Malaysians who love video games may have experienced a shock today, as the Malaysian Communcations and Multimedia Commission (MCMC) blocked all access to the Steam store. Steam, as you know, is possibly every gamers’ favourite game and software delivery platform. The centre of the controversy is a title called “Fight of Gods,” published by Taiwanese gaming studio PQube.
UPDATE (10 September 2017): MCMC has lifted the block on Steam after Valve complied to the authority’s request to pull downloads of the game for Malaysian gamers.
The game in question, “Fight of Gods” is a humourous approach to religion, which features the likes of Jesus Christ and Gautama Buddha as game characters. It costs about USD4.75 in the store.
The MCMC cited the game degraded religions and religious leaders, and that it posed a threat to racial unity and harmony. Creating and spreading offensive content is an offence under Section 233 of the Communications and Multimedia Act 1998.
So, is this Malaysia being oversensitive and overreactive over a game? Is it being heavy-handed in the move to curb what’s deemed a “offensive material”?
Is it fair that MCMC block Steam access in entirety, since the alleged offence is by a single publisher?
PQube, the game publisher, has released a statement:
Fight of Gods is a video game that takes a humorous approach to religion in the same way that other entertainment formats have – across television, film, books and theatre.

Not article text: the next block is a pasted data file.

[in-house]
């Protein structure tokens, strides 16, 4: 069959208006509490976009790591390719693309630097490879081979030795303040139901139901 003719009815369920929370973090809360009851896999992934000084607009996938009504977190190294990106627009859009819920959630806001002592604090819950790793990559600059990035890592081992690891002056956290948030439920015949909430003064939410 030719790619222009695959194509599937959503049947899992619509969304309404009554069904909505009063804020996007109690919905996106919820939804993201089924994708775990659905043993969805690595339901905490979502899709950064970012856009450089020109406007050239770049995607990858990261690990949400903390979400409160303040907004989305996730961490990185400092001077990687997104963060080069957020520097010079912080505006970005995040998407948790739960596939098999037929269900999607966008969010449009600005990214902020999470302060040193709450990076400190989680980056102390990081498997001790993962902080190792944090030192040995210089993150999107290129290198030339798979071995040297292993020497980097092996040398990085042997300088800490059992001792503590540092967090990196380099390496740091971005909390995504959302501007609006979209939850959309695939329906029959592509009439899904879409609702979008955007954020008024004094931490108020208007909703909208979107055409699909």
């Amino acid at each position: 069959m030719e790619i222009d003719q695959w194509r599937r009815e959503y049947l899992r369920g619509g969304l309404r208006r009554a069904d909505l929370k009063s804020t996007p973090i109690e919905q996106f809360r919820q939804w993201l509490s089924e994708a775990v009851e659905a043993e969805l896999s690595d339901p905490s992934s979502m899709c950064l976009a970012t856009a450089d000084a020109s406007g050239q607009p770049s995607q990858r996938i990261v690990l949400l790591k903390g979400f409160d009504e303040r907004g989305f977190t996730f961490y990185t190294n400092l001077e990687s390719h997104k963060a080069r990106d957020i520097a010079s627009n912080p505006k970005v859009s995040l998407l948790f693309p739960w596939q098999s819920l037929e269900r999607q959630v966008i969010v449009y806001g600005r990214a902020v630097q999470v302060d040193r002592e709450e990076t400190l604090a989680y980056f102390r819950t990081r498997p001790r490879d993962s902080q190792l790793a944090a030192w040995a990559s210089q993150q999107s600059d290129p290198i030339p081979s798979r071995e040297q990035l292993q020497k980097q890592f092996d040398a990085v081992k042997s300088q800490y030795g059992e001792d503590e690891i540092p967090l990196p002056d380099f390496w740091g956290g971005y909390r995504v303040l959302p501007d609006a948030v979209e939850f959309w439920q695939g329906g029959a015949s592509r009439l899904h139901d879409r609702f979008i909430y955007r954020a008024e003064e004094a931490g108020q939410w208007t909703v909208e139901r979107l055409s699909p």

The game is not promoting any religious agenda and is not designed to offend and the description of the game on the digital platforms through which it is distributed provide clear guidance on the nature of the game and its content so that people can freely choose whether or not to play it. We respect fully the choice of those who would not wish to play it.
We are disappointed that such freedom of choice is not given to everyone and in particular that the game has been forcibly removed from sale in Malaysia although no direct communication has been received by us as to the reasons for this. Nevertheless we respect any rules and censorship imposed in any given territory.
The block applies to the Steam website, but users can still access the platform via the Steam app. If you use Google DNS or OpenDNS or a VPN, you’ll be able to access the site without issues.
At time of writing, the Steam store is still off limits and there’s no indication of how long this DNS block stands.
Are you affected by the block? And how do you feel about it? Comment below.